Too much time on the Internet linked to health problems in teens
Researchers found that teenagers who spend at least 14 hours a week online are more likely to have elevated blood pressure. The study analyzed information, including a blood pressure reading taken during a physical exam, from 335 teens 14 to 17 years old. Of the 134 teens described as heavy Internet users, 26 had unusually high blood pressure.
Researchers defined Internet use as visiting web sites, emailing, instant messaging, playing games, doing homework, shopping, downloading software and creating or maintaining webpages.
“It is very important that everyone, but particularly young people who are still growing and developing, get away from their devices regularly,” says Dr. Dalila Irons-Holland, pediatrician at Advocate South Suburban Hospital in Hazel Crest, Ill. “Physical activity needs to be part of everyone’s lives to ensure long term health and wellness.”
The study authors found that the heavy users were on the Internet an average of 25 hours a week. They also found that students spent 15 hours on the Internet per week on average, and that 43 percent of the boys were heavy users compared to 39 percent of girls. Also, 43 percent of heavy Internet users were considered overweight compared to 26 percent of light Internet users.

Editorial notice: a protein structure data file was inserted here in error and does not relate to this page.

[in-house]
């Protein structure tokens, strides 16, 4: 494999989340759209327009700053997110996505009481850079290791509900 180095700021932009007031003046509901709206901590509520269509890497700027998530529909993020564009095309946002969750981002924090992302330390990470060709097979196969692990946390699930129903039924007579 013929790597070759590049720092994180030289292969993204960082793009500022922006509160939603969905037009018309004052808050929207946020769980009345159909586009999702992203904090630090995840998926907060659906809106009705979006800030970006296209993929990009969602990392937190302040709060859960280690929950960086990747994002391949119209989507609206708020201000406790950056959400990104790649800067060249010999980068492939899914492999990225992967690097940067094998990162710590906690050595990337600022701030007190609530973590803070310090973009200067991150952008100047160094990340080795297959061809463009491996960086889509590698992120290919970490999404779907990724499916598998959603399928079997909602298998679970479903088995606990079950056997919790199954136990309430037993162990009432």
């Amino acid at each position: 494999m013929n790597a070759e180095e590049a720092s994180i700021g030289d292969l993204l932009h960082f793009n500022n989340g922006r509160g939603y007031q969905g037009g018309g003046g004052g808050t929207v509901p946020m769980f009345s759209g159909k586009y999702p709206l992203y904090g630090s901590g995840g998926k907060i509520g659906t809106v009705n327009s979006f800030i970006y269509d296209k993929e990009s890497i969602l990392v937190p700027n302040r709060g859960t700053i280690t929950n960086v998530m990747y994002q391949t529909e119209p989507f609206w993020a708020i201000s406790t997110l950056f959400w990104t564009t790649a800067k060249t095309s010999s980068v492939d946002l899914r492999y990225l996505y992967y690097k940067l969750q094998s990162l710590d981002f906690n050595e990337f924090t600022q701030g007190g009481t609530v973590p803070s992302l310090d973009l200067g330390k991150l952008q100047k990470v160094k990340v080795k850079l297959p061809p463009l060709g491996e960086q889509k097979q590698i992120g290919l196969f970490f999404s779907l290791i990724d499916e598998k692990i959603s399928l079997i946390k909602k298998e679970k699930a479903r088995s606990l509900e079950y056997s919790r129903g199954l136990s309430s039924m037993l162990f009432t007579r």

“It is becoming clear that long hours online is a recipe for a long list of health issues related to social isolation and a sedentary lifestyle,” says Dr. Irons-Holland. “Parents need to be conscious of this and help their kids create healthy habits that will serve them well as they grow older.”
The study authors, following other experts’ recommendations, suggested parents set an Internet use limit of two hours per day, five days a week.
About the Author
Nate Llewellyn, health enews contributor, is a manager of public affairs at Advocate Medical Group. Nate began his career as a journalist and builds daily on his nearly 20 years of writing experience. He spends most of his free time following his wife to their two sons’ various activities.